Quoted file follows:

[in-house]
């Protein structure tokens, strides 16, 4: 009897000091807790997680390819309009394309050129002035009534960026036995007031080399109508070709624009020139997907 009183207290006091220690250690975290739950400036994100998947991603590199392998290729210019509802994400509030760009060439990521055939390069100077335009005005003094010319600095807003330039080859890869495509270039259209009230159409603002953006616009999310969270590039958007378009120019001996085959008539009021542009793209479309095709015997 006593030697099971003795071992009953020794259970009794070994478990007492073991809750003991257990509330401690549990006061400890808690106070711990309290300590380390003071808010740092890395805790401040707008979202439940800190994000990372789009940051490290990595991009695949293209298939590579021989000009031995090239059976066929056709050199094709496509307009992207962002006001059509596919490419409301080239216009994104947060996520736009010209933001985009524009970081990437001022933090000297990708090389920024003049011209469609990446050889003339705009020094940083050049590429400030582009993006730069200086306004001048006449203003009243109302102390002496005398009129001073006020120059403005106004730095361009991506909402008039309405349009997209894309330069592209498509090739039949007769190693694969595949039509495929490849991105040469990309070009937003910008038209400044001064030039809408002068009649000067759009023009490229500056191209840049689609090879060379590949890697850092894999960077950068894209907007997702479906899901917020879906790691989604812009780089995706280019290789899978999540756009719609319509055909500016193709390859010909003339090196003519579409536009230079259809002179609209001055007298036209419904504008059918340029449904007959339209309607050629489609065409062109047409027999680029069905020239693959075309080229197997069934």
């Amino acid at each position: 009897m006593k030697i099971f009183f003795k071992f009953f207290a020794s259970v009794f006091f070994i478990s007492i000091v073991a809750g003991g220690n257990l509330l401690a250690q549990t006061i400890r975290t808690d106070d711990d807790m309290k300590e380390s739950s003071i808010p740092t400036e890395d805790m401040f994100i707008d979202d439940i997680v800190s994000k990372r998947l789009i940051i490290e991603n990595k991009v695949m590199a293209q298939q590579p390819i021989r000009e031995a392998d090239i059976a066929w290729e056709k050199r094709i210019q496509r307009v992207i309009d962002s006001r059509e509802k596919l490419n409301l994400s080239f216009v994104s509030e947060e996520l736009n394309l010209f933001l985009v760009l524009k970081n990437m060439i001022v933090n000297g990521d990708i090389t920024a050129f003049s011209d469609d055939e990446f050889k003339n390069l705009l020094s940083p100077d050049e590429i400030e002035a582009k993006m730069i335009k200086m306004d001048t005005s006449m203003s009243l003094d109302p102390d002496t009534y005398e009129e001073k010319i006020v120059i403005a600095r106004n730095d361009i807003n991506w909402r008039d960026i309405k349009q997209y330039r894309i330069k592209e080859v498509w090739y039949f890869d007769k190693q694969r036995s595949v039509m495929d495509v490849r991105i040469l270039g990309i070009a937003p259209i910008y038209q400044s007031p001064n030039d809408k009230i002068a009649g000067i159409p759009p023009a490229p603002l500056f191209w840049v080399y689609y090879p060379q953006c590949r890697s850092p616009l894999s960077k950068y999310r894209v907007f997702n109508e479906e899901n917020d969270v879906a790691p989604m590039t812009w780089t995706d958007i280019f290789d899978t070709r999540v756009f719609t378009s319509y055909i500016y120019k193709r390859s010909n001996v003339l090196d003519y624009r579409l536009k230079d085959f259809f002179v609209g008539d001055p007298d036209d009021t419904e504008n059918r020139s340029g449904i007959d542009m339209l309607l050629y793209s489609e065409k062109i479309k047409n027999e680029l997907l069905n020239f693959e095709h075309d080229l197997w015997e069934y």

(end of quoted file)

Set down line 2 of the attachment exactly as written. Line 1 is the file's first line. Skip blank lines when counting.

């Protein structure tokens, strides 16, 4: 009897000091807790997680390819309009394309050129002035009534960026036995007031080399109508070709624009020139997907 009183207290006091220690250690975290739950400036994100998947991603590199392998290729210019509802994400509030760009060439990521055939390069100077335009005005003094010319600095807003330039080859890869495509270039259209009230159409603002953006616009999310969270590039958007378009120019001996085959008539009021542009793209479309095709015997 006593030697099971003795071992009953020794259970009794070994478990007492073991809750003991257990509330401690549990006061400890808690106070711990309290300590380390003071808010740092890395805790401040707008979202439940800190994000990372789009940051490290990595991009695949293209298939590579021989000009031995090239059976066929056709050199094709496509307009992207962002006001059509596919490419409301080239216009994104947060996520736009010209933001985009524009970081990437001022933090000297990708090389920024003049011209469609990446050889003339705009020094940083050049590429400030582009993006730069200086306004001048006449203003009243109302102390002496005398009129001073006020120059403005106004730095361009991506909402008039309405349009997209894309330069592209498509090739039949007769190693694969595949039509495929490849991105040469990309070009937003910008038209400044001064030039809408002068009649000067759009023009490229500056191209840049689609090879060379590949890697850092894999960077950068894209907007997702479906899901917020879906790691989604812009780089995706280019290789899978999540756009719609319509055909500016193709390859010909003339090196003519579409536009230079259809002179609209001055007298036209419904504008059918340029449904007959339209309607050629489609065409062109047409027999680029069905020239693959075309080229197997069934």